WorkHound is a software tool helping drivers and trucking companies establish a stronger sense of communication. With driver turnover continuing to plague the industry, giving drivers a stronger voice within companies is important to improve operations and keep drivers with carriers.
The tool gives drivers the ability to share real-time feedback with their carrier while giving the stakeholders of the company a dashboard to review the biggest issues and opportunities from the drivers. Based in the Midwest, WorkHound is led by Max Farrell and Andrew Kirpalani, two veterans of employee engagement and growing technology companies.
Exit interviews are great for learning about why drivers are leaving and using that information to make changes within the company. But what about finding out similar information from drivers before they decide to leave? The Society of Human Resource Managers shares a technique, “Stay Interviews,” that are beneficial for retaining high demand employees in industries such as technology. We thought this technique should be applied to the trucking industry in order to retain more truck drivers.
Stay interviews are casual interviews that are used to ask employees what they like and dislike about their job before it's too late. Specifically, companies should be asking questions such as, “What is one thing that you would like to see management change?” or “What changes would you like to see more of on a regular basis?” Simple questions like this can expose surprising answers that management might not realize. These questions can also generate changes to fleet operations "based on what the drivers said", as opposed to making changes because other companies in the industry are making tweaks.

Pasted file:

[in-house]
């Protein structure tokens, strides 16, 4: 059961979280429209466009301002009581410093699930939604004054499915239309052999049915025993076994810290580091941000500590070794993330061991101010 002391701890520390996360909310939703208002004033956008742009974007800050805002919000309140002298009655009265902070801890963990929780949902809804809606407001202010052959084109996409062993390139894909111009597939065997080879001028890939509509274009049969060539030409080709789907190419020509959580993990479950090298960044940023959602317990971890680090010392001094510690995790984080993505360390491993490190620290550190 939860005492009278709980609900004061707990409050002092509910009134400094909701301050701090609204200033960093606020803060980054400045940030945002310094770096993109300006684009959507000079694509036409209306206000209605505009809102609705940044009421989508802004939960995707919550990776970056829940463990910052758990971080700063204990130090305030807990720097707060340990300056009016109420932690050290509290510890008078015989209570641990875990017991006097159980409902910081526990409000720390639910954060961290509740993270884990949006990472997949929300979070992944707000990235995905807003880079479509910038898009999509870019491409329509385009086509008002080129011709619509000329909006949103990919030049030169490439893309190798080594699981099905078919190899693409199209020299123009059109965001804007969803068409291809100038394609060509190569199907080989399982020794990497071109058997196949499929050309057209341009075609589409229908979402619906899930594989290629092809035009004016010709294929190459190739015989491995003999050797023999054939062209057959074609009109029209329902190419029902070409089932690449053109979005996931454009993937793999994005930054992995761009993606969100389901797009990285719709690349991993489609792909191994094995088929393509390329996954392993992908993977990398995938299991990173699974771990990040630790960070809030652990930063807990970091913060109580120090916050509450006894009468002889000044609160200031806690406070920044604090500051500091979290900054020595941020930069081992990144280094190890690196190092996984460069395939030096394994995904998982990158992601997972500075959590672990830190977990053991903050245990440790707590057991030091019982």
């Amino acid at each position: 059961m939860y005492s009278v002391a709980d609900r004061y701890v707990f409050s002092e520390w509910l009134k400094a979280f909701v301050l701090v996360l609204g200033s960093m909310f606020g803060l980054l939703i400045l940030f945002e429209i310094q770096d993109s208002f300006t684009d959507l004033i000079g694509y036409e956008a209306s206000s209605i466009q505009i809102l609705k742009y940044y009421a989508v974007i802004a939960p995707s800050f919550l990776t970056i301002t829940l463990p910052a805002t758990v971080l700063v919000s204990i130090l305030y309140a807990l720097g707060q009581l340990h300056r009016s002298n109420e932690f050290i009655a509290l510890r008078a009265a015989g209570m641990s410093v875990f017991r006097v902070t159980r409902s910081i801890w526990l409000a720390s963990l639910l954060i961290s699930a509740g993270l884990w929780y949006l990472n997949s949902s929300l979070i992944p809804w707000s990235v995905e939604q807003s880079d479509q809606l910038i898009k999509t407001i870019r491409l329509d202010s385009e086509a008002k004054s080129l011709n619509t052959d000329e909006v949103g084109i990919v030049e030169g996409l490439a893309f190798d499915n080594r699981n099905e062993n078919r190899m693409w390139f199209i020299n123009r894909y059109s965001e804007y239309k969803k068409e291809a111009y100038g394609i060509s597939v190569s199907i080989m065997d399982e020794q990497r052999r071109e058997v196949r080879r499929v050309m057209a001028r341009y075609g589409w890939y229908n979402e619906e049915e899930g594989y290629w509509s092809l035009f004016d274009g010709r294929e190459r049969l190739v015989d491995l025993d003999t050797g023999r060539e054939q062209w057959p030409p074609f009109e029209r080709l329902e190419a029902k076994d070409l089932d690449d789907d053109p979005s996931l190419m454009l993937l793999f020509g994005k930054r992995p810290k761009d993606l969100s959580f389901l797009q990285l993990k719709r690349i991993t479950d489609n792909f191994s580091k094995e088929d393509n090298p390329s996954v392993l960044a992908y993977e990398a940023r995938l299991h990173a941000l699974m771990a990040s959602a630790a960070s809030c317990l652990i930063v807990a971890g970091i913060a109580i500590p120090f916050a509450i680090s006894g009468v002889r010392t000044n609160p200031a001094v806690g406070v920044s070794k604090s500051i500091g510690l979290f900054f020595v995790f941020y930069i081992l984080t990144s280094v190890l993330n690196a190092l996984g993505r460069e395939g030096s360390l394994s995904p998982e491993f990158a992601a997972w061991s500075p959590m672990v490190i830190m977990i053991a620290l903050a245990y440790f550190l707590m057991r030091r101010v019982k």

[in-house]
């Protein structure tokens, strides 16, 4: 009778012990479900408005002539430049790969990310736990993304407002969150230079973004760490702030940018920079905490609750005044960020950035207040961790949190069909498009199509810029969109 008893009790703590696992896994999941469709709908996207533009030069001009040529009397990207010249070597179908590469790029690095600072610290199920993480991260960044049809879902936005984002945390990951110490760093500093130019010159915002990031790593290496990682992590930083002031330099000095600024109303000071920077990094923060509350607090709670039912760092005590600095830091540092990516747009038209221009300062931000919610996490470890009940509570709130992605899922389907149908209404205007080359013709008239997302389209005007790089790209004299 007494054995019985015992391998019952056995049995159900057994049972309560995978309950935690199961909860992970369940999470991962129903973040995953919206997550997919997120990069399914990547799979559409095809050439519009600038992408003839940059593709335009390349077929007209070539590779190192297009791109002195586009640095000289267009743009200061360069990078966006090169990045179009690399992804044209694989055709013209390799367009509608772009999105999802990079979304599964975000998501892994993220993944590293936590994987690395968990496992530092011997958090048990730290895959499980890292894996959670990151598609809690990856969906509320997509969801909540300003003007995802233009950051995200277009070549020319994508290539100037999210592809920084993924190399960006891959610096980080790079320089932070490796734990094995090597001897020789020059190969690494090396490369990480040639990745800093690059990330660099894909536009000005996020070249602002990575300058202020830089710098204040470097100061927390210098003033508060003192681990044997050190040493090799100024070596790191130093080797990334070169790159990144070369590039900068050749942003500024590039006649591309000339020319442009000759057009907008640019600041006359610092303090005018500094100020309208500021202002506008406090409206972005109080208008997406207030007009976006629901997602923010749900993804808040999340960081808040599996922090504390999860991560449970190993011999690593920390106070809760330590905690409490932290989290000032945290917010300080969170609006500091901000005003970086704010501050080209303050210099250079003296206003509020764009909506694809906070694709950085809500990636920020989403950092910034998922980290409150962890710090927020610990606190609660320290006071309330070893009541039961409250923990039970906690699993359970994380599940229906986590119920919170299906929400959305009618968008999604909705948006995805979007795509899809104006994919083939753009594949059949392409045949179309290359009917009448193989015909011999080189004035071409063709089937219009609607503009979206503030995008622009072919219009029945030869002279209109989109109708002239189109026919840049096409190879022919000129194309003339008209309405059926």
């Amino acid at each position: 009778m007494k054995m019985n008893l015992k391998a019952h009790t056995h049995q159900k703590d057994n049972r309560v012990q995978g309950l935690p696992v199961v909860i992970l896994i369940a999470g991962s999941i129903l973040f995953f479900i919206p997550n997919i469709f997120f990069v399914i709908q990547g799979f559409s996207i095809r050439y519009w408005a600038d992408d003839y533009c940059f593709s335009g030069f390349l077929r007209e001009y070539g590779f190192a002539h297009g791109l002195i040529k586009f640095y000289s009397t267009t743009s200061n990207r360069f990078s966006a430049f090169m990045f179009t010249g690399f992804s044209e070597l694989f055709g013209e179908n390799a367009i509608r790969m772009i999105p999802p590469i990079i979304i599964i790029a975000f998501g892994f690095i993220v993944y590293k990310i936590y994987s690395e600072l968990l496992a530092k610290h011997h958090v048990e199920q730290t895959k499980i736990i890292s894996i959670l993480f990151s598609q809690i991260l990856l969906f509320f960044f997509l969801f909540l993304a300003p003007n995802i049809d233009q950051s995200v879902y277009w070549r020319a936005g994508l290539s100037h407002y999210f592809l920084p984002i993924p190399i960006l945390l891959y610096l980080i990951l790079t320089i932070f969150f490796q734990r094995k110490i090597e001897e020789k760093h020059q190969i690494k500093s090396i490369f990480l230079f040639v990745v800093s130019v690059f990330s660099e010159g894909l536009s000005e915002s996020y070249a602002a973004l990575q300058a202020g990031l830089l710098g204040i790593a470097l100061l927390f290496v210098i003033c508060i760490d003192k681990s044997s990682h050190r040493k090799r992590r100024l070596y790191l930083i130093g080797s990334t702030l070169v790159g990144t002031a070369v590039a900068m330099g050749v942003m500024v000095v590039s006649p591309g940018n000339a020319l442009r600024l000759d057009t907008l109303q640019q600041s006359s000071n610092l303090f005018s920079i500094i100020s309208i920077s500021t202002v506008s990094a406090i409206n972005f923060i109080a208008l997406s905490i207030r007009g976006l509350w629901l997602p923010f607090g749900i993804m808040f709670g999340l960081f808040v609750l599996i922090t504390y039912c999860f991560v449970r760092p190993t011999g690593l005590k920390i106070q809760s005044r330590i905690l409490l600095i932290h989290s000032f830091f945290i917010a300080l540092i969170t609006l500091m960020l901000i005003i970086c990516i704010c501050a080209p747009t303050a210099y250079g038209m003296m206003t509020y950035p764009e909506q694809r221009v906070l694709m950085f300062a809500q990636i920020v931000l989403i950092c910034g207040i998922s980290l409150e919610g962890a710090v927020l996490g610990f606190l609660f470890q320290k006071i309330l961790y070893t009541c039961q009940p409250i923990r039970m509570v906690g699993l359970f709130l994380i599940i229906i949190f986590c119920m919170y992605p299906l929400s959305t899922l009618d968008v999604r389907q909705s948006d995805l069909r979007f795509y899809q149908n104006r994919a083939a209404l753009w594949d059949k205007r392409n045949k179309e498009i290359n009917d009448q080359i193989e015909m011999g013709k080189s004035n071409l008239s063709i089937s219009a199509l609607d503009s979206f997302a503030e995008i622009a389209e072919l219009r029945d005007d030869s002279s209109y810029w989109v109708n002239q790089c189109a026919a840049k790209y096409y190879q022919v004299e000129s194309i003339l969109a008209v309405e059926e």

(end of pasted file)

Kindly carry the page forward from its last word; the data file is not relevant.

As a company, some might be hesitant to conduct stay interviews out of fear of learning what your employees might ask for or mention. Although some responses might not always be desired, valuable information will be learned and hopefully actionable in order to retain more truck drivers. An article about stay interviews on Fortune.com highlights the importance of remembering that listening to employees is helpful even if you can’t fix their problems right away.
Another response carriers don’t necessarily want to hear is that their employees want a raise (because all drivers do). Although, this will probably be heard by most drivers, a lot of them will take advantage of this stay interview and ask for something they believe will happen.
In interviews that we have conducted with truck drivers we have heard surprisingly small things that the driver would like to see change within the carrier they drive for. One response that has been heard quite a few times is that they would like the dispatcher to call them by their name instead of their driver number. This emphasizes that little things can make a big difference in the overall happiness of company drivers. Stay interviews can give drivers the ability to ask for these small changes instead of building up frustrations, which will eventually lead to turnover and another empty truck. If you provide your drivers with an opportunity to have a voice, it will lead to less turnover and happier employees.